Creating a common search bar is slightly easier conceptually: after child tasks are finished, gather the results, merge them, and substitute every module separately. Unfortunately, when you actually introduce this solution, you quickly realize that Gradle scripts become convoluted with parsing, merging and saving logic. We weren’t very keen to keep this solution, so this PR was rejected as it would become unmaintainable quickly.

Finally, we wanted to make the Dokka logo redirect users to the main page. The main page would be the all-modules page in multi-module and the module page in a single-module generation. This is quite easy in the single module since we know where the module page is (we generate it in the same task), but the solution for the multi module is not so trivial, as during the generation we don’t know if we’re running in the multi-module context or not. Of course, we could just introduce a quite hacky solution by adding a flag like isMultiModule to the configuration but this would only help in the short term. We needed a better way of doing it

Default all-modules page in the initial solution

Package page in the initial solution. Notice the absence of the link to ClassA (it can only be added with an external documentation link) and only one module contents in the left-side navigation.

What we wanted the solution to look like?

Mainly we wanted to preserve the gist of the older approach: create a root and children tasks. This way, we delegate a lot of responsibility to Gradle itself, and we are not forced to reinvent the wheel.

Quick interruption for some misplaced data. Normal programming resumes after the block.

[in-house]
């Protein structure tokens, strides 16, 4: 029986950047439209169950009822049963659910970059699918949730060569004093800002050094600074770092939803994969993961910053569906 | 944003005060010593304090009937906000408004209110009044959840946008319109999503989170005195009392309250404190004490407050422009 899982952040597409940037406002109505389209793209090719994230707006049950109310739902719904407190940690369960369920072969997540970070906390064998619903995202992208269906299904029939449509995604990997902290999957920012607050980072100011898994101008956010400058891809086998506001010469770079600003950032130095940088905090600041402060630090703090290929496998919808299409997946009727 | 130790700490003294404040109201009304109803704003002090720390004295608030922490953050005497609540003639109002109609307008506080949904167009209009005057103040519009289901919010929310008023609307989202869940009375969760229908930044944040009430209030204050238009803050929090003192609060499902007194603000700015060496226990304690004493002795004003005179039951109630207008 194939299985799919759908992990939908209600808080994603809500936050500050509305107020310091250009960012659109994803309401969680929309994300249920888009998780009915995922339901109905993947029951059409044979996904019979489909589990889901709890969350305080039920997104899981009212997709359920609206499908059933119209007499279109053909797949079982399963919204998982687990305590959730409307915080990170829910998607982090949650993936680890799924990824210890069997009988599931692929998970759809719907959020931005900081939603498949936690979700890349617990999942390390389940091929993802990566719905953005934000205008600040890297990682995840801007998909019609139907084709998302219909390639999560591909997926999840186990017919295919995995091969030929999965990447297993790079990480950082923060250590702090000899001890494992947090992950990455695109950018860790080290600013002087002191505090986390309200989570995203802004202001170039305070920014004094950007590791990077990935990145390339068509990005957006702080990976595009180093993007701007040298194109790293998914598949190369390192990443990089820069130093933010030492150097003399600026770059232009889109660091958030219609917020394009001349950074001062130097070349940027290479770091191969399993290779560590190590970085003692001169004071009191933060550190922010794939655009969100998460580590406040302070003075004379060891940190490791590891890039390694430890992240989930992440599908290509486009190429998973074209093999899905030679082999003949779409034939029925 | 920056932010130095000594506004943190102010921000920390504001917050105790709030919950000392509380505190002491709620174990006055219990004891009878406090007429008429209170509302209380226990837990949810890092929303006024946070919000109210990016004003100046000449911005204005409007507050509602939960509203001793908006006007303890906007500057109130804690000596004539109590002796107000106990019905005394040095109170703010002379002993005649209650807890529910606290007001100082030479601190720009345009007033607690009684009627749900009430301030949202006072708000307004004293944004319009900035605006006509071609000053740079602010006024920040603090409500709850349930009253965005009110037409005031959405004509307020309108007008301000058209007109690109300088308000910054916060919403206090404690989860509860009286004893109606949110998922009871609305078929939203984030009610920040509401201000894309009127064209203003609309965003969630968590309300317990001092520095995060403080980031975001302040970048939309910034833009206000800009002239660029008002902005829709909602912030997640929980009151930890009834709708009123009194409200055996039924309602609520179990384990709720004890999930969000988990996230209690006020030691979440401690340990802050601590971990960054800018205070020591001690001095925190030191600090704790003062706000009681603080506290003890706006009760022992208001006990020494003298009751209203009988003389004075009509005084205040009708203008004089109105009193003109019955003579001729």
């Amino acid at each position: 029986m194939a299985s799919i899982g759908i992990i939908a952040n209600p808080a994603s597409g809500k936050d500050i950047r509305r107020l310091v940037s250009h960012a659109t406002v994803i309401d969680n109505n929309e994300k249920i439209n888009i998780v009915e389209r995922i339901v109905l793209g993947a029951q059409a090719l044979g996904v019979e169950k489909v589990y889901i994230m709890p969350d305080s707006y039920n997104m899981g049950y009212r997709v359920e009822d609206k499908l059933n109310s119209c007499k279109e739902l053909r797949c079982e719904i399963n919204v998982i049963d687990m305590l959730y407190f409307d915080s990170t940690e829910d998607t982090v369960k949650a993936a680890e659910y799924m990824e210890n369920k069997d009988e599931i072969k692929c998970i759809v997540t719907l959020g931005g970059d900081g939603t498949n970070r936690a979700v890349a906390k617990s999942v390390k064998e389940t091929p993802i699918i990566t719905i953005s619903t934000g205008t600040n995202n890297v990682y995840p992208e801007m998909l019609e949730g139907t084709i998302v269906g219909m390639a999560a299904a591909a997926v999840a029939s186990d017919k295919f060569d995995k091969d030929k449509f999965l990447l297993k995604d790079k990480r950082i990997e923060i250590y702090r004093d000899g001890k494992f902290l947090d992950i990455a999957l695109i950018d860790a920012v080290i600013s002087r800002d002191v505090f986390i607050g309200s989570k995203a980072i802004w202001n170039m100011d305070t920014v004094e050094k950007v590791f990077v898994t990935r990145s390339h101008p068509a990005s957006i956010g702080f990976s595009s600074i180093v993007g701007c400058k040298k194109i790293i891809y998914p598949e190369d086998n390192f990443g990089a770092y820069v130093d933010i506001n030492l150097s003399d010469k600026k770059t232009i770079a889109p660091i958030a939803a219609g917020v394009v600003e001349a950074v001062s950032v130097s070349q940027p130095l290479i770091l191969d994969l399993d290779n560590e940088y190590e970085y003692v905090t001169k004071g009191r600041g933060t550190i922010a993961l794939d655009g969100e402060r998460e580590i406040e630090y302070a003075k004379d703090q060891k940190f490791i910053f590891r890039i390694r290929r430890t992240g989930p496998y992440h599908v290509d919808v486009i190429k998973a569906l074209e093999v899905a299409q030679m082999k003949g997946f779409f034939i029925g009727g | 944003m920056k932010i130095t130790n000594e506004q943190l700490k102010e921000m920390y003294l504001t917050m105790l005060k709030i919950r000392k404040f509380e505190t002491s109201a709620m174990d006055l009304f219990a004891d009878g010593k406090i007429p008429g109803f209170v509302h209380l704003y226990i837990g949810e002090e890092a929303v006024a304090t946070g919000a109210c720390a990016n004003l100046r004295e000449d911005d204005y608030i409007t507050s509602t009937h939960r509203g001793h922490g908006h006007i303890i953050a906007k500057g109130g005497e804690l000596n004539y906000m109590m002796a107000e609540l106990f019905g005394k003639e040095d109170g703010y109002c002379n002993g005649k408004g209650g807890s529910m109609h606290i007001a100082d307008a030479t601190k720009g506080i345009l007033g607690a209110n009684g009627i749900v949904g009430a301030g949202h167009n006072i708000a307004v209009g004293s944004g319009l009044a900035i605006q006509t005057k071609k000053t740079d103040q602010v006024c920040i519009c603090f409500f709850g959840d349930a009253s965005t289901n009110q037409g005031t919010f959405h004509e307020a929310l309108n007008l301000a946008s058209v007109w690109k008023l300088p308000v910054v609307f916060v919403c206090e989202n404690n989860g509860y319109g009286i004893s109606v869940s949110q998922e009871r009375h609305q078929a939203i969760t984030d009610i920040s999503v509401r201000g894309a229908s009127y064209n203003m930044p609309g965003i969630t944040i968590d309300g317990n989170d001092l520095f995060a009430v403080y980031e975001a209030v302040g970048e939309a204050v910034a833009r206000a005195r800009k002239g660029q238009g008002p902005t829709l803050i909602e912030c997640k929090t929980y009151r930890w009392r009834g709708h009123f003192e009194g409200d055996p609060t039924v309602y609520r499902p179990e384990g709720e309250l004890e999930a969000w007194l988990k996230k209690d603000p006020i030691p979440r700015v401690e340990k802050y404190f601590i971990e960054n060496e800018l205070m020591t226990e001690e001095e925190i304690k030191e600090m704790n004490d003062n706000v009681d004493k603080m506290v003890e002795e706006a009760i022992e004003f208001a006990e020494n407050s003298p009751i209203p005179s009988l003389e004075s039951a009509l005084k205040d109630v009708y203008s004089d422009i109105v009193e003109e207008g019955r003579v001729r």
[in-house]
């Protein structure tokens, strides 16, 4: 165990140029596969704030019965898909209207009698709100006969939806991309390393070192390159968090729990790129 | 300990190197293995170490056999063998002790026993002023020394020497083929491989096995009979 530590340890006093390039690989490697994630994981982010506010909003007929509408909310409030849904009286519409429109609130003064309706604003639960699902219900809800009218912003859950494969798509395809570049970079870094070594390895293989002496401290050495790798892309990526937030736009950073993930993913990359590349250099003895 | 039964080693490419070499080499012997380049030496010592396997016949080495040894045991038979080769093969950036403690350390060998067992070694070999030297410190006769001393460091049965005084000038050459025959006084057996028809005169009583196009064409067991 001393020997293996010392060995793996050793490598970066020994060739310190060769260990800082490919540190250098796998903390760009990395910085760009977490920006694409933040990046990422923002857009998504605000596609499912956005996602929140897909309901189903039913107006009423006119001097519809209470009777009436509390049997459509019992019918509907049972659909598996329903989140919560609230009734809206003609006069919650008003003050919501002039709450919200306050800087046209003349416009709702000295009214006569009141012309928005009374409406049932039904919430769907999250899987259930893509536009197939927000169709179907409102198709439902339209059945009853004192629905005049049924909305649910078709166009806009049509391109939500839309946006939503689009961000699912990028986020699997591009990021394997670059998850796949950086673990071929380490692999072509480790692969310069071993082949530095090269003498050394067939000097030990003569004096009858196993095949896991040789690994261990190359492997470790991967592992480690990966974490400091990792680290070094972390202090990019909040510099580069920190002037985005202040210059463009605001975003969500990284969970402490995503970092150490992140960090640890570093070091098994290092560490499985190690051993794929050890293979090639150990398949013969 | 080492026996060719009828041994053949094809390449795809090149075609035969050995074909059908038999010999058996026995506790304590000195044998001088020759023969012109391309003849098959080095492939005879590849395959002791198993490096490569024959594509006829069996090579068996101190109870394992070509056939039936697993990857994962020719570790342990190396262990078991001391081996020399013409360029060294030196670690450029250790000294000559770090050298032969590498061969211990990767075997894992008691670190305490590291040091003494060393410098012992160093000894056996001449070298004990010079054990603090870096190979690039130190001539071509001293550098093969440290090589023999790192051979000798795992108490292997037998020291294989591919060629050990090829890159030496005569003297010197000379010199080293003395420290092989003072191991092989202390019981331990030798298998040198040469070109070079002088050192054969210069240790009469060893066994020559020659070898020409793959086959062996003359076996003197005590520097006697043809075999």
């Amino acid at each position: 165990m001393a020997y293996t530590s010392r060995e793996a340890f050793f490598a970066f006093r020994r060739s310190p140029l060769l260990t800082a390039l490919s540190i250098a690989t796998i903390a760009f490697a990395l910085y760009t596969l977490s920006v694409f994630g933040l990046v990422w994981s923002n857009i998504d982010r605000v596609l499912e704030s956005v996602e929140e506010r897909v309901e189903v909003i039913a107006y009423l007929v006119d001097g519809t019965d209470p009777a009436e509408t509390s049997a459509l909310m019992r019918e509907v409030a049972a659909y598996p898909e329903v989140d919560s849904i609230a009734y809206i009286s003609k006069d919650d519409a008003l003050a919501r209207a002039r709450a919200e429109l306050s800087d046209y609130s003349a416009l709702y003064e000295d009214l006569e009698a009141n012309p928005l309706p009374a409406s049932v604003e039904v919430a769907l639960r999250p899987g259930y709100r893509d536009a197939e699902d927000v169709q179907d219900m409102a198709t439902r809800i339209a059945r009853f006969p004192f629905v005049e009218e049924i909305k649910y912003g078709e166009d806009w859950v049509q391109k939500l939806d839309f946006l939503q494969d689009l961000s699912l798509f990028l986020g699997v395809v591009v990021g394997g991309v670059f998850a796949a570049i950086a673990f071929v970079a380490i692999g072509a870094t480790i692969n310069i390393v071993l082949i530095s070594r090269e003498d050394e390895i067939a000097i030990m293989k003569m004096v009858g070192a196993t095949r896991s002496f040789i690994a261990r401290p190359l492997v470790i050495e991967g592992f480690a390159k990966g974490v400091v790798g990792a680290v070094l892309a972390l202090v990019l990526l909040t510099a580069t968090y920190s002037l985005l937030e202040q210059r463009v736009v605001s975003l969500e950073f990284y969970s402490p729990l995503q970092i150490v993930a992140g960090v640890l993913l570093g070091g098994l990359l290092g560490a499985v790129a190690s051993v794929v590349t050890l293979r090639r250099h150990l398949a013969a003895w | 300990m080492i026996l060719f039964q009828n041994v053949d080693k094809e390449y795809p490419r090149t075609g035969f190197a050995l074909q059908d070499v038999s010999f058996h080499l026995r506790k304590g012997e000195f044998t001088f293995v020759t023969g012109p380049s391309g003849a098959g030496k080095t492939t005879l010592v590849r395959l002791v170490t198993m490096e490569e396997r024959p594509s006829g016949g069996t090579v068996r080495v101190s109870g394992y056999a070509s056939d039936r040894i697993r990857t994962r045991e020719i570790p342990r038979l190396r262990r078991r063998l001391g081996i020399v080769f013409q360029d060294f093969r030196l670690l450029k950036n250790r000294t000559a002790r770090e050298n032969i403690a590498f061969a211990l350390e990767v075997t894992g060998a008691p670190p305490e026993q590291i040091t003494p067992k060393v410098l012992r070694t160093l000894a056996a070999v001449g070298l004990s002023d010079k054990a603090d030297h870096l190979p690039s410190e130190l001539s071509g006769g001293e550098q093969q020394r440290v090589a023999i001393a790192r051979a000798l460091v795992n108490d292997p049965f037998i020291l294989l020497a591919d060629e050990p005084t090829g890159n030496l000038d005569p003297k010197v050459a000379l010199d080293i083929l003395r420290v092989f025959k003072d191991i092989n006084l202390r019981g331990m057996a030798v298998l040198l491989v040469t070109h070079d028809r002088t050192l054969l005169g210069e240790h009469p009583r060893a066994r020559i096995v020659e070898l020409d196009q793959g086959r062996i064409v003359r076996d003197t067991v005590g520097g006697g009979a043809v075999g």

Having this in mind, we started searching for solutions. After a long discussion, two proposals were selected:

  • generate a JSON file with Dokka’s Pages model in every child task, process it in the root multi-module task and render;
  • render as much as we possibly can without the knowledge of other modules to create a template and process it in the root multi-module task.

For those of you that are not familiar with Dokka’s architecture — Dokka utilises some intermediate representations of the code to allow for some abstraction. Pages describe how the rendered page should look like. For example, while creating a Page you can decide if the description should be above or below the signature.

On paper, the first approach looked way better since it allows plugin creators to have a single point where they can view a full model of the pages. Unfortunately, it also has some drawbacks: